Could the asset manager of the future be a robot from Google Inc (NASDAQ:GOOG) (NASDAQ:GOOGL) or a drone stock broker compiled from Amazon.com, Inc. (NASDAQ:AMZN)’s recommendation algorithms? Yes, according to a new study from KPMG, and human asset managers are behind the curve to embrace technology.
The report predicted that “most people will buy investment products on-line rather than through a face-to-face adviser. Customers will also buy based on their own research supported by crowd-sourced opinions on ‘TripAdvisor type’ websites.” Such websites are known for their lack of human interaction.
Asset managers of tomorrow must focus on building better relation with clients
While it made this prediction, it also contradicted its findings. “The successful asset managers of tomorrow must focus on building cradle-to-grave relationships with a dramatically different and more diverse client base from today, which includes much younger investors,” but didn’t address the conflict in “building relationships” and creating a self-selection brokerage model. The self-selection brokerage model has been discussed in depth among algorithmic traders, as the process of making recommendations for investors can be very formulaic and might not require as much human touch as is currently the case. This said, the trust built up in a relationship is something that computers have yet to replace..
The global asset management industry will radically transform over the next 15 years due to seismic shifts in client demographics, technology and changing social values and behaviors, the report concluded. The firm predicts that “by 2030 the client base of a typical asset manager will be completely different to today’s, as generation X approaches retirement, generation Y matures and middle classes in emerging countries grow.”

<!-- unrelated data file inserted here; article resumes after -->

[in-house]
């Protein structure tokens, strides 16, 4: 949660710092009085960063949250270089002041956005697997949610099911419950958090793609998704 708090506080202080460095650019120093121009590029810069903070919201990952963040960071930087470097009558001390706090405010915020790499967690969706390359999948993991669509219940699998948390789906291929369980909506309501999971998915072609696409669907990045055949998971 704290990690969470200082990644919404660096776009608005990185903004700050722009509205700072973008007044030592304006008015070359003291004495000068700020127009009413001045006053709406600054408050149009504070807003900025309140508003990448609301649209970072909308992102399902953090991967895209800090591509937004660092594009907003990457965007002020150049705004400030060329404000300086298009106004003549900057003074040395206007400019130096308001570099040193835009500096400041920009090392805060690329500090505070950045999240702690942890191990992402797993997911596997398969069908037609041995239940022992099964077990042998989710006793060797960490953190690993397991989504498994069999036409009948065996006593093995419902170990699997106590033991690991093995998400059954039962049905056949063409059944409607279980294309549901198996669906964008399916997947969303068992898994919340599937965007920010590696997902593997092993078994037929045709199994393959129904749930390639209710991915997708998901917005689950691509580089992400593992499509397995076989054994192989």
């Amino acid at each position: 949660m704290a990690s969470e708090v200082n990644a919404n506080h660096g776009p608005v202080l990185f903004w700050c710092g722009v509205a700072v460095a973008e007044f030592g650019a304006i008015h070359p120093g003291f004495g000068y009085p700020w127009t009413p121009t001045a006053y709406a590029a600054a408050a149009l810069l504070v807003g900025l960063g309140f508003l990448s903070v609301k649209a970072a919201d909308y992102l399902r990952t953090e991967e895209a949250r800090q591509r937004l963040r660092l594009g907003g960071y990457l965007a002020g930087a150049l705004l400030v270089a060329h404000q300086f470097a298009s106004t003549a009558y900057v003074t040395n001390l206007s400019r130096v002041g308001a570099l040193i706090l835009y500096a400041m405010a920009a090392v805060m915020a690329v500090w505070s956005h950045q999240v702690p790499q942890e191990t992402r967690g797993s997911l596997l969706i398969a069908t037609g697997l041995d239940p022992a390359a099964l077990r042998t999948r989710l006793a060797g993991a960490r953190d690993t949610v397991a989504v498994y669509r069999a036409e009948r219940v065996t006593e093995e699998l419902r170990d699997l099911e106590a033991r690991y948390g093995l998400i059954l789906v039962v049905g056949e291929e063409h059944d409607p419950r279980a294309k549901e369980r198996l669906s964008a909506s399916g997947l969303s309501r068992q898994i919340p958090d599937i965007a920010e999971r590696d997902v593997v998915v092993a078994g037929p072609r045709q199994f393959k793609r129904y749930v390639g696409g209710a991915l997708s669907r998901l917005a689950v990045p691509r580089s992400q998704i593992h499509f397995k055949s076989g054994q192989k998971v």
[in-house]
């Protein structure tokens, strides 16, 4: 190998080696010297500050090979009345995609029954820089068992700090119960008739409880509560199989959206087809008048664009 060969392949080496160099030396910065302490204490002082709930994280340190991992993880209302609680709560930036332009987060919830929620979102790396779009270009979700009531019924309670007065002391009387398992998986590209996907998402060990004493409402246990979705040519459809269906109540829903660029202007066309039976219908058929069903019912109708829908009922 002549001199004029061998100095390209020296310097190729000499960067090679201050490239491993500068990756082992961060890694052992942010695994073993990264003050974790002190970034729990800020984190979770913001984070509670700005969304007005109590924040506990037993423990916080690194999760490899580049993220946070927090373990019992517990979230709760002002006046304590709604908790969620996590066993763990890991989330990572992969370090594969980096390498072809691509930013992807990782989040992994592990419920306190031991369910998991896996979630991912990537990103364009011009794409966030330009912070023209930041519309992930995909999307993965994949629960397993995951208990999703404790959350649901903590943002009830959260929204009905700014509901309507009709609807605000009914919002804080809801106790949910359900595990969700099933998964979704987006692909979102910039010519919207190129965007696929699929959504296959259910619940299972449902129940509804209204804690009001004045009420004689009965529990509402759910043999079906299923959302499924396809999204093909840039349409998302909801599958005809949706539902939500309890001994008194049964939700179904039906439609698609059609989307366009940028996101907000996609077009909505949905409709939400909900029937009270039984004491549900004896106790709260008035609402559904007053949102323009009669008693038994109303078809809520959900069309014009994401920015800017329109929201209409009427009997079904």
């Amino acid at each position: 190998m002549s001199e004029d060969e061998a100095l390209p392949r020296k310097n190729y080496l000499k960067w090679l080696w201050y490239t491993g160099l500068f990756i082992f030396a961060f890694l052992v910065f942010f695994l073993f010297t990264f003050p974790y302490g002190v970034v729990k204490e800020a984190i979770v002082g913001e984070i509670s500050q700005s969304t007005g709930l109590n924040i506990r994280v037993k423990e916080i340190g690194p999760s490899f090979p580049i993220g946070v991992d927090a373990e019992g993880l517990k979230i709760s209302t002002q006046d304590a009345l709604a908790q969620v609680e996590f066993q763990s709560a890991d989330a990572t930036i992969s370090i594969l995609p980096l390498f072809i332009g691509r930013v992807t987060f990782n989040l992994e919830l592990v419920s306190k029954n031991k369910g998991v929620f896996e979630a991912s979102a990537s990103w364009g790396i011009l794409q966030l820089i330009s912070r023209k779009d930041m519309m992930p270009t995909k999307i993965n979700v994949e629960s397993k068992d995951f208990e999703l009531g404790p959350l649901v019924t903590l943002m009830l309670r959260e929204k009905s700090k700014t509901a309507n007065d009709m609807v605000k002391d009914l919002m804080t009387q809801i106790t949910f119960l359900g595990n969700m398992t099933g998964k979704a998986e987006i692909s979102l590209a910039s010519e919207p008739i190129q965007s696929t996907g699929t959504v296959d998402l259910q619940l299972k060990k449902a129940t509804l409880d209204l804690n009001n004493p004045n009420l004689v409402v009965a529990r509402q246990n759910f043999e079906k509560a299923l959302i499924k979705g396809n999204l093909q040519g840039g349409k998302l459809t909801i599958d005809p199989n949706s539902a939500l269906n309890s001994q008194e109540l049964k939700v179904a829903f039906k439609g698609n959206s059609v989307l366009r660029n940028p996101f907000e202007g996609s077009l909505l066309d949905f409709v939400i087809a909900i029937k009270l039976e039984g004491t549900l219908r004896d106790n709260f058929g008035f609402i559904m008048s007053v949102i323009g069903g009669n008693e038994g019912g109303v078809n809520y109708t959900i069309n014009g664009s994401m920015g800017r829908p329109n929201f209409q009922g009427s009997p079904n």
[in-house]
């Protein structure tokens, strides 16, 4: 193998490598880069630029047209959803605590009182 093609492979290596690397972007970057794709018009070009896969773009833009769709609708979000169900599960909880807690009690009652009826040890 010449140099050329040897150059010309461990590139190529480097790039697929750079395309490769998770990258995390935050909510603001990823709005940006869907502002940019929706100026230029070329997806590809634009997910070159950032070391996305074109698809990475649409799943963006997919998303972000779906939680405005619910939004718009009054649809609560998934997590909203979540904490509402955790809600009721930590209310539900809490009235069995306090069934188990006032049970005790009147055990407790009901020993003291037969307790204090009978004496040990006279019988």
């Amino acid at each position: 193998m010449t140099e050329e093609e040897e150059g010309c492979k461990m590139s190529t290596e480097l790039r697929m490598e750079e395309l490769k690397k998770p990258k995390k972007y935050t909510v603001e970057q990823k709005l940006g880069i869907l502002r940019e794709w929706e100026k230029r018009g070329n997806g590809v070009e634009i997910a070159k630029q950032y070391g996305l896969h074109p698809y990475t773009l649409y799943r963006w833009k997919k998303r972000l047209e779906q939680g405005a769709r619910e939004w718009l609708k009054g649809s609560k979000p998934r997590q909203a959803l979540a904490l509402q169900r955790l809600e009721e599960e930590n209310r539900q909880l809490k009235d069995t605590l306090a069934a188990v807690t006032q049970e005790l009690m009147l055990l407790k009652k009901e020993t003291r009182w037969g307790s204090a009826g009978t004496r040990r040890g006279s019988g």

Demographics are changing across the globe
“Demographics are changing. People are living longer and taking greater responsibility for their own retirement planning. Younger generations will save more as they see their parents run out of money in retirement,” said Tim Brown, global head of investment management at KPMG.”We also expect to see a significant boost of new money from the growing middle classes in China, Mexico, India, Nigeria and other developing economies over the next 15 years.”
The next asset manager powerhouse
The report noted that legacy financial advisory firms face significant overhead challenges. “New entrants, who aren’t plagued by legacy issues and outdated clunky systems, will thrive as they can move quickly to implement more relevant digital and data strategies,” said Ian Smith, financial services strategy partner at KPMG. “Trusted brands that resonate and appeal to a more diverse client base, as well as the younger generation, may be able to build scale quickly. We could see the Apples, Googles or large retailers of the world becoming the next big powerhouses in investment management. As such, we expect to see mass consolidation in the industry and predict that within 15 years there will be half the number of players currently in the market.”